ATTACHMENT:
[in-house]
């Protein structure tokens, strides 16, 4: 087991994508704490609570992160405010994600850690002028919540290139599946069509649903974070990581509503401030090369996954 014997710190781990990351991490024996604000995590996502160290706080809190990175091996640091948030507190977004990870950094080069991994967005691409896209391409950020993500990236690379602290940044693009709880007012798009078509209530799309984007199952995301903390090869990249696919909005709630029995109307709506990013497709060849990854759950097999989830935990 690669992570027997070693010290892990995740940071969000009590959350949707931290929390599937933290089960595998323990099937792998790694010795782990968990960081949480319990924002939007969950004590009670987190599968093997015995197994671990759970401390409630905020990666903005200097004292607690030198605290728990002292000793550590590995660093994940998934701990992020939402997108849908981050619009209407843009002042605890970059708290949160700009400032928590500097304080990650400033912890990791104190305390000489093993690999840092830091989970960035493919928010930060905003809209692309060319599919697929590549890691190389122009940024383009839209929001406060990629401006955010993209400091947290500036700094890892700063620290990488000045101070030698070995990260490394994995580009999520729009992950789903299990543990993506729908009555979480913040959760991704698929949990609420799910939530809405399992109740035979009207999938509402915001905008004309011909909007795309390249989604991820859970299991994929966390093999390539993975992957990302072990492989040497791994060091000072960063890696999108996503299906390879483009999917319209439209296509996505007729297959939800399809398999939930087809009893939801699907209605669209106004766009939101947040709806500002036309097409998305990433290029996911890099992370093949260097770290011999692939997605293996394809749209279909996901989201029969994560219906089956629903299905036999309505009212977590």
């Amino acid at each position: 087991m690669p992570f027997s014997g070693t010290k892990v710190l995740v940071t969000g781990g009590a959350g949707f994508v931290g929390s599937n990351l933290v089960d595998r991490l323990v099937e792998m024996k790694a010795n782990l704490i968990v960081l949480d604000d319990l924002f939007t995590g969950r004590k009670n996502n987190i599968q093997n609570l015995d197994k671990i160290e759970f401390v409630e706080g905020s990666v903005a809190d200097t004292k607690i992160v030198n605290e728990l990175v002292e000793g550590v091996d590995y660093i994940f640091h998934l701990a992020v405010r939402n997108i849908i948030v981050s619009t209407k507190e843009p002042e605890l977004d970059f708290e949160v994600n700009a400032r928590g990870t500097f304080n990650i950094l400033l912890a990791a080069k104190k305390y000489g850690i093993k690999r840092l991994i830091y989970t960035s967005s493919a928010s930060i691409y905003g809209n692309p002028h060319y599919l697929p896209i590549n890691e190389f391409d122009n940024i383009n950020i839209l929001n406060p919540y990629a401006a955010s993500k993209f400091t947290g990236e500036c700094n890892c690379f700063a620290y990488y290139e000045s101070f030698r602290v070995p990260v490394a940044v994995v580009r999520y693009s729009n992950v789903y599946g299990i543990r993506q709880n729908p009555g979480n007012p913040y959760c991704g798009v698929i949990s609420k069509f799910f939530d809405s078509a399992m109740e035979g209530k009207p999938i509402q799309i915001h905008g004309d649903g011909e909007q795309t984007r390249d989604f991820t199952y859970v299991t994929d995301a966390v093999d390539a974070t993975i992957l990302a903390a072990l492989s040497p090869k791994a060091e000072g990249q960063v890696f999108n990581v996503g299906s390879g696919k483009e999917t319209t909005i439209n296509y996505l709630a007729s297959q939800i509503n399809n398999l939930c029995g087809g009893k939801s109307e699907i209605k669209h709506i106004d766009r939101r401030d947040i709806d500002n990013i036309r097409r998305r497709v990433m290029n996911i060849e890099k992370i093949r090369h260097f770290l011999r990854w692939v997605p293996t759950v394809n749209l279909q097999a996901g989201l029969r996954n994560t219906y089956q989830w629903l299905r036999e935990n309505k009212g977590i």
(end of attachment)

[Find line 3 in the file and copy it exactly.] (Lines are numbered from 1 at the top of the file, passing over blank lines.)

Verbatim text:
């Amino acid at each position: 087991m690669p992570f027997s014997g070693t010290k892990v710190l995740v940071t969000g781990g009590a959350g949707f994508v931290g929390s599937n990351l933290v089960d595998r991490l323990v099937e792998m024996k790694a010795n782990l704490i968990v960081l949480d604000d319990l924002f939007t995590g969950r004590k009670n996502n987190i599968q093997n609570l015995d197994k671990i160290e759970f401390v409630e706080g905020s990666v903005a809190d200097t004292k607690i992160v030198n605290e728990l990175v002292e000793g550590v091996d590995y660093i994940f640091h998934l701990a992020v405010r939402n997108i849908i948030v981050s619009t209407k507190e843009p002042e605890l977004d970059f708290e949160v994600n700009a400032r928590g990870t500097f304080n990650i950094l400033l912890a990791a080069k104190k305390y000489g850690i093993k690999r840092l991994i830091y989970t960035s967005s493919a928010s930060i691409y905003g809209n692309p002028h060319y599919l697929p896209i590549n890691e190389f391409d122009n940024i383009n950020i839209l929001n406060p919540y990629a401006a955010s993500k993209f400091t947290g990236e500036c700094n890892c690379f700063a620290y990488y290139e000045s101070f030698r602290v070995p990260v490394a940044v994995v580009r999520y693009s729009n992950v789903y599946g299990i543990r993506q709880n729908p009555g979480n007012p913040y959760c991704g798009v698929i949990s609420k069509f799910f939530d809405s078509a399992m109740e035979g209530k009207p999938i509402q799309i915001h905008g004309d649903g011909e909007q795309t984007r390249d989604f991820t199952y859970v299991t994929d995301a966390v093999d390539a974070t993975i992957l990302a903390a072990l492989s040497p090869k791994a060091e000072g990249q960063v890696f999108n990581v996503g299906s390879g696919k483009e999917t319209t909005i439209n296509y996505l709630a007729s297959q939800i509503n399809n398999l939930c029995g087809g009893k939801s109307e699907i209605k669209h709506i106004d766009r939101r401030d947040i709806d500002n990013i036309r097409r998305r497709v990433m290029n996911i060849e890099k992370i093949r090369h260097f770290l011999r990854w692939v997605p293996t759950v394809n749209l279909q097999a996901g989201l029969r996954n994560t219906y089956q989830w629903l299905r036999e935990n309505k009212g977590i």